When all was said and done, doctors did a procedure where they botox-ed his esophagus to loosen the muscle. A few days later he ate his first meal in a long time that he did not have to vomit up. He has gained a pound or two. My wife finally went back to work. And now I can continue my Yoga practice.

Why do we use Sanskrit when teaching Yoga?

sanskrit

As Iyengar instructors, the very first thing we teach students about the pose is its name in Sanskrit. If the word is complicated like say Triangmukhaikapada Paschimottanasana*, we break it down piece by piece. Why in the world do we do this? Are we yoga snobs? Why not just say an approximation of the pose in English leave out the Sanskrit, and be happy with that?

First of all, Yoga originated in India at a time when Sanskrit was widely used. It is the original language of all the major yoga texts including the Bhagavad Gita and the Patanjali Yoga Sutras. Just like French is the language of fine cuisine, Sanskrit is the language of Yoga. That may not matter to someone who just takes Yoga at the boutique studio down the street, but if you travel around the world you will be grateful to hear the familiar Sanskrit words that you have learned from your Iyengar instructor.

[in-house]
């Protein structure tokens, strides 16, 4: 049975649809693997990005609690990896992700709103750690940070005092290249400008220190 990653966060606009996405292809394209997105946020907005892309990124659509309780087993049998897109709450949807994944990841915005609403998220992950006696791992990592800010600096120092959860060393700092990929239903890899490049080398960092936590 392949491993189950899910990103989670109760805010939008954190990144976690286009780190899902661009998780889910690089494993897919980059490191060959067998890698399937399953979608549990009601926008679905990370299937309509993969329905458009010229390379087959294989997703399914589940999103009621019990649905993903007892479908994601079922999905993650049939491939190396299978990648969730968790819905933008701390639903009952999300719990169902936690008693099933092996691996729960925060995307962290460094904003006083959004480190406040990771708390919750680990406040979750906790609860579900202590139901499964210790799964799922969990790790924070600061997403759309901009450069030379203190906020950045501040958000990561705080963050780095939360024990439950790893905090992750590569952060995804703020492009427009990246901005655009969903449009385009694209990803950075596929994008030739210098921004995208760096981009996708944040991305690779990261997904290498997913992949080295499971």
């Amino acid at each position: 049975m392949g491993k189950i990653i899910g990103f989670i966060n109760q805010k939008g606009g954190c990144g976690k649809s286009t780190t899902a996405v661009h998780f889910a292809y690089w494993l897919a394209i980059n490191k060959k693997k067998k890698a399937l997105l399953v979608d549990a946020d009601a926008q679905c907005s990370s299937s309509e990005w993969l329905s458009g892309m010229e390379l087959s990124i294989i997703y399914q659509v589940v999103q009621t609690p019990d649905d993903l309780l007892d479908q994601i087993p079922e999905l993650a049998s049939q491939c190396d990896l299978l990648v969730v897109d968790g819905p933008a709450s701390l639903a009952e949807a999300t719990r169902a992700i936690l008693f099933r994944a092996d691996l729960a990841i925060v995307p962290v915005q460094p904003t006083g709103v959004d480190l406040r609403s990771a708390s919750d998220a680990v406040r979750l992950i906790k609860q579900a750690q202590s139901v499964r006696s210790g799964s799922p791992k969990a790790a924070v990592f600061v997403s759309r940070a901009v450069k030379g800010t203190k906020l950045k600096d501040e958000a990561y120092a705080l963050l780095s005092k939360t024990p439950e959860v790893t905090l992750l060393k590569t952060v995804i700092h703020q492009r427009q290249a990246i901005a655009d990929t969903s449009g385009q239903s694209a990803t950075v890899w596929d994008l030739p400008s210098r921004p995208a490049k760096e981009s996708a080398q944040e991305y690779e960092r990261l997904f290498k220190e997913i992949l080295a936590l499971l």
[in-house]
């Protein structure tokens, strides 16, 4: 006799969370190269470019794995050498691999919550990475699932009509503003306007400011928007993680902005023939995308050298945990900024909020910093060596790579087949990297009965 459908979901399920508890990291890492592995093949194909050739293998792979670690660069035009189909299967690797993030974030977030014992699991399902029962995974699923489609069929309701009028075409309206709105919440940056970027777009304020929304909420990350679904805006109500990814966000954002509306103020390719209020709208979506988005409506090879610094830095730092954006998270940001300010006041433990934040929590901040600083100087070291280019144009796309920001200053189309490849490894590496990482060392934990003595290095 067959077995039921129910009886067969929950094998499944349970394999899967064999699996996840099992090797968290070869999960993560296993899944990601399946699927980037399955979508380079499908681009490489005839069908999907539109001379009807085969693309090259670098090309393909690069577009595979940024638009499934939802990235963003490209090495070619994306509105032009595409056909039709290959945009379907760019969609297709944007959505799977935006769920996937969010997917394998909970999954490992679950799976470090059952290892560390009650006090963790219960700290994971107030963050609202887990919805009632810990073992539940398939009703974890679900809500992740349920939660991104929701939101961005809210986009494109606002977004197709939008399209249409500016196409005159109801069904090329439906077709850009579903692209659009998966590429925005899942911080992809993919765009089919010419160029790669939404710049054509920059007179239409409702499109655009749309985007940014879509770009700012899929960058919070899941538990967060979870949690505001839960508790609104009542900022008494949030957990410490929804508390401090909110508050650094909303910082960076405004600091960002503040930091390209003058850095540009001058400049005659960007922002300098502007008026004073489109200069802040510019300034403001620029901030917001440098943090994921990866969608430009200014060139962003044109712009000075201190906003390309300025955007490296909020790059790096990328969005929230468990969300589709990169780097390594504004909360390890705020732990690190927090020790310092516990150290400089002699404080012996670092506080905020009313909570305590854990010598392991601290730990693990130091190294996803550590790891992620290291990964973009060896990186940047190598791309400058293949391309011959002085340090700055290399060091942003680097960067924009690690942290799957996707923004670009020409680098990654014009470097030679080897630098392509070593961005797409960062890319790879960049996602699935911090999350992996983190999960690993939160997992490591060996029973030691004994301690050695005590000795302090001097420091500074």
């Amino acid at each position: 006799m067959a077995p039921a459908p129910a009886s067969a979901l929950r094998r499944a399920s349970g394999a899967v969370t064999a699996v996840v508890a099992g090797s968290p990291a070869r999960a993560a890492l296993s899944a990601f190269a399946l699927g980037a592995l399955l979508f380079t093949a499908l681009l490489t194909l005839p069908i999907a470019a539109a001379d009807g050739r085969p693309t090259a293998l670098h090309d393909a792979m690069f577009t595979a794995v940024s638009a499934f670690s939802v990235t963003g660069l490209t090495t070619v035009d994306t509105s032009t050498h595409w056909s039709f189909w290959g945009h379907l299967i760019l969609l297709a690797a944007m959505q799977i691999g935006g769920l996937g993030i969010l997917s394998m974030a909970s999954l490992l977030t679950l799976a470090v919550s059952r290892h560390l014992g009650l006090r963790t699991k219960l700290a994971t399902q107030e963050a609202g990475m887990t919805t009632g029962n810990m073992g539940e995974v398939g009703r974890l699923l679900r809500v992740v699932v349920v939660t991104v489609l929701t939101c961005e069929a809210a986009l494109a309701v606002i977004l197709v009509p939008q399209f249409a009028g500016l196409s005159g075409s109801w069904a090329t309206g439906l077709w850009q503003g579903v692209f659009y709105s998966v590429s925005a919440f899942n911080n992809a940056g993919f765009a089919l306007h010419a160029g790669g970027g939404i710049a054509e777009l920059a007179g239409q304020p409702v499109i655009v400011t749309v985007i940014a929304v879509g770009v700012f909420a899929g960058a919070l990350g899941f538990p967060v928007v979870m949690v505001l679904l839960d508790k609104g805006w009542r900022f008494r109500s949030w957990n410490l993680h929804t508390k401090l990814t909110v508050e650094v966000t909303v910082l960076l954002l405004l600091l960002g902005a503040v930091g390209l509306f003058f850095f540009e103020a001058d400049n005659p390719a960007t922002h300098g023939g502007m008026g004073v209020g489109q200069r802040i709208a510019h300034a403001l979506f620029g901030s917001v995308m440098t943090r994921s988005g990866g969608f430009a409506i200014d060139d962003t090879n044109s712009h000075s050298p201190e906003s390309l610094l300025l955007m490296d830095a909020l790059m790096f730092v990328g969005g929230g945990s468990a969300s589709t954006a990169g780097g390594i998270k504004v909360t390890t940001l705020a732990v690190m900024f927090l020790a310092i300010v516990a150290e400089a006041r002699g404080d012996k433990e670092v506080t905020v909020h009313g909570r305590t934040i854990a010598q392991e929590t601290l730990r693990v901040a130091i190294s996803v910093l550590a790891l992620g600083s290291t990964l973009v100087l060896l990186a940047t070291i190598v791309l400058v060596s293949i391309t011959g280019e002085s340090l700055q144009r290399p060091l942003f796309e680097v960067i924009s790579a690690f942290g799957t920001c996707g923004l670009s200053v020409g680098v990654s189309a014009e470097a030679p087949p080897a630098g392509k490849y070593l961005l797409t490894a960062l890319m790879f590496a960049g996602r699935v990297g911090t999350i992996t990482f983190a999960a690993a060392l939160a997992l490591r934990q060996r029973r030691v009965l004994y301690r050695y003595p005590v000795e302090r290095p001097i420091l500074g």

Yoga has had quite a journey from its origins. When B.K.S. Iyengar first started teaching Yoga, he said he had very few students. Yoga was viewed at the time like something one’s eccentric grandfather did many years ago in adhering to antiquated traditions. That is when Iyengar decided to take his Yoga teachings to the West which was hungry and ripe for his teachings. While spreading Yoga in the West, Iyengar stayed rooted in India to recharge Yoga as a cultural treasure for its country of origin. Just months before his passing, Iyengar was recognized by the President of India for his work in Yoga. And Indian Prime Minister Narendra Modi recently led the UN and the world in the first International Yoga Day.